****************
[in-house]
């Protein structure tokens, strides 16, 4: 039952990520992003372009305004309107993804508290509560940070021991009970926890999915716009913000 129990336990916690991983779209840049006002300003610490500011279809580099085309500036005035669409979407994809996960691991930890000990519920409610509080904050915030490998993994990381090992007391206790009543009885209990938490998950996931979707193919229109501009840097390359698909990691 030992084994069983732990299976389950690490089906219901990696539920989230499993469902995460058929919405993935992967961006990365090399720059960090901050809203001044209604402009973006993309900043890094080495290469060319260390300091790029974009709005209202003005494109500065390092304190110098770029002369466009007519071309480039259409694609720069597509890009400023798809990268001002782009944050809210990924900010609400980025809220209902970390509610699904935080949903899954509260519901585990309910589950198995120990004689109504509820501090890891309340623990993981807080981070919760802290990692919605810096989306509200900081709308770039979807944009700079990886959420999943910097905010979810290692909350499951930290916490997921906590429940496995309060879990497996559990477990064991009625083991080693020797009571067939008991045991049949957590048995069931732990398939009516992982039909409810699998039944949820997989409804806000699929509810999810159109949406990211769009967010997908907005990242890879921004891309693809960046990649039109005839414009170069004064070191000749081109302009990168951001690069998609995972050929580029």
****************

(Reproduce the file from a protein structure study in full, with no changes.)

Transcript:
[in-house]
């Protein structure tokens, strides 16, 4: 039952990520992003372009305004309107993804508290509560940070021991009970926890999915716009913000 129990336990916690991983779209840049006002300003610490500011279809580099085309500036005035669409979407994809996960691991930890000990519920409610509080904050915030490998993994990381090992007391206790009543009885209990938490998950996931979707193919229109501009840097390359698909990691 030992084994069983732990299976389950690490089906219901990696539920989230499993469902995460058929919405993935992967961006990365090399720059960090901050809203001044209604402009973006993309900043890094080495290469060319260390300091790029974009709005209202003005494109500065390092304190110098770029002369466009007519071309480039259409694609720069597509890009400023798809990268001002782009944050809210990924900010609400980025809220209902970390509610699904935080949903899954509260519901585990309910589950198995120990004689109504509820501090890891309340623990993981807080981070919760802290990692919605810096989306509200900081709308770039979807944009700079990886959420999943910097905010979810290692909350499951930290916490997921906590429940496995309060879990497996559990477990064991009625083991080693020797009571067939008991045991049949957590048995069931732990398939009516992982039909409810699998039944949820997989409804806000699929509810999810159109949406990211769009967010997908907005990242890879921004891309693809960046990649039109005839414009170069004064070191000749081109302009990168951001690069998609995972050929580029």